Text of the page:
County facing concrete jungle threat
AN INITIATIVE has been launched to stop Essex turning into a concrete jungle of commuter housing when a proposed flood of new properties are built.Half a million new houses may have to be built in the East of England over the next 17 years, with Essex County Council needing to find space for at least 110,000, according to framework proposals now under discussion.
AN INITIATIVE has been launched to stop Essex turning into a concrete jungle of commuter housing when a proposed flood of new properties are built.
Half a million new houses may have to be built in the East of England over the next 17 years, with Essex County Council needing to find space for at least 110,000, according to framework proposals now under discussion.
Faced with the prospect of such dramatic urbanisation, the council has created the Essex Design Initiative to promote developments that people want to live in, not just commute from - despite a need for much higher-density housing.
Instead of urban sprawl, such developments would include facilities such as shops, hospitals, schools and places of work, as well as good quality housing and infrastructure.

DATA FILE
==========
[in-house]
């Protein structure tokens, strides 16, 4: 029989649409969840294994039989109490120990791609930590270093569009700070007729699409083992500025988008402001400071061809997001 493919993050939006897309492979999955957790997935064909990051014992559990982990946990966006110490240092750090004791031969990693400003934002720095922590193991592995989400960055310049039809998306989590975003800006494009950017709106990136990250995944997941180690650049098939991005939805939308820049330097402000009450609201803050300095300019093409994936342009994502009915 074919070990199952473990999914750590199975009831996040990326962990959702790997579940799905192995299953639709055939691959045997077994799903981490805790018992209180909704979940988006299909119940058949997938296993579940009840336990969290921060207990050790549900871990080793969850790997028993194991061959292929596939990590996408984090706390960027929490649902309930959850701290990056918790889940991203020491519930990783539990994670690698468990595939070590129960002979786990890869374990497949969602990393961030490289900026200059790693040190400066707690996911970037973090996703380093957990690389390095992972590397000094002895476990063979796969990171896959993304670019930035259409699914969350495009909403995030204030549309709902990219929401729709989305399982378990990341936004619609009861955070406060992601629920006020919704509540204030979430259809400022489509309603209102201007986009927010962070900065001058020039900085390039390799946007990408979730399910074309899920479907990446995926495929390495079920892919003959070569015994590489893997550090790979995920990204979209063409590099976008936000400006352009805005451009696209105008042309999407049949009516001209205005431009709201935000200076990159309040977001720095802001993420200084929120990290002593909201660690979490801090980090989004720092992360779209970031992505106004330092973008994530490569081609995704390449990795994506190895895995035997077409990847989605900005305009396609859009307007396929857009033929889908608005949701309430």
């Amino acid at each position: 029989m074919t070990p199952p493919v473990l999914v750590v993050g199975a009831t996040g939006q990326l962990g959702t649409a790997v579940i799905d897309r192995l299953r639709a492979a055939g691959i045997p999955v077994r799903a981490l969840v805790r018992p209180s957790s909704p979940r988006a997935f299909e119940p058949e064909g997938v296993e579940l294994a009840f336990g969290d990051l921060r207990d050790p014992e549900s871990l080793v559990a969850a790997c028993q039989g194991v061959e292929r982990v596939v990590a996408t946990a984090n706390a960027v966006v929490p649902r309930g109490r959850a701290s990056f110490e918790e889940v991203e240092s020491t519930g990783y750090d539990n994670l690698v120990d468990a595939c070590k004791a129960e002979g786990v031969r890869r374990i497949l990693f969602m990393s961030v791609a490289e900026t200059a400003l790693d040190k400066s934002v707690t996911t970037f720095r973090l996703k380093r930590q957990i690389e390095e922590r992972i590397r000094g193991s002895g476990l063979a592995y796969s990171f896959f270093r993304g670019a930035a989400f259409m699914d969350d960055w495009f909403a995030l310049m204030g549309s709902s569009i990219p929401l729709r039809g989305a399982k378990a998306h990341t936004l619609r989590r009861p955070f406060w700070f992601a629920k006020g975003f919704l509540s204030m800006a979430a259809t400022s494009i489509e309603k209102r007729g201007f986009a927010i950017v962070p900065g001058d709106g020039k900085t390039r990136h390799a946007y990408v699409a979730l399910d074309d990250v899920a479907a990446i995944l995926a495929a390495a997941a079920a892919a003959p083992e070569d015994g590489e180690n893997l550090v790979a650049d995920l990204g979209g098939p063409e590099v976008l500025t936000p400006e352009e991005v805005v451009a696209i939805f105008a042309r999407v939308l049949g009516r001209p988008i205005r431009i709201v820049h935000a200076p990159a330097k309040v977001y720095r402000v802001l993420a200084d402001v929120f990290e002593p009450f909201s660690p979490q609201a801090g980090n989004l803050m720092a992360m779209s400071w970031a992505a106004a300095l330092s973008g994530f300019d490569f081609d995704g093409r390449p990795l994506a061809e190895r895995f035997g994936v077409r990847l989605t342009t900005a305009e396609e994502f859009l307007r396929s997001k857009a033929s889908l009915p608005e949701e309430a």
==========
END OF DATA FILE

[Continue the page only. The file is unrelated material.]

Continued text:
Witnessed by regional development minister, Lord Rooker, as well as environmentalist Jonathon Porritt, chairman of the Sustainable Development Commission, the initiative was launched at the Greater London Authority yesterday.
Lord Hanningfield, Essex County Council leader, said: "We have a two-pronged approach to new housing in Essex. We need to limit excessive numbers of new homes in Essex but we also need to ensure that new homes built in the county are built to the highest design standards and provide for communities that are both environmentally and socially sustainable.
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"New housing will inevitably be built to much higher densities than in the past, with more homes per acre. If these homes are to be genuinely popular and successful we need to ensure that they come with all of the facilities that genuine communities need - from schools, shops and sporting facilities to opportunities for work.
"We want to build new communities, not empty commuter towns."
And the move has been welcomed by countryside campaigners.
Peter Chillingworth, chairman of the Campaign for the Protection of Rural Essex, said: "Making towns more attractive must be a good thing as it minimises demands for housing on the countryside and green belt land.
"We are objecting to high numbers of houses imposed on us by the Office of the Deputy Prime Minister. But any regeneration should be done as sustainably and attractively as possible."
The initiative will now work together with the Government's architectural advisors, the Commission for Architecture and the Built Environment and the East of England Development Agency to produce a blueprint for development.
This will take the form of a supplement to the Essex design guide, outlining best practice for urban residential construction, to be presented in June.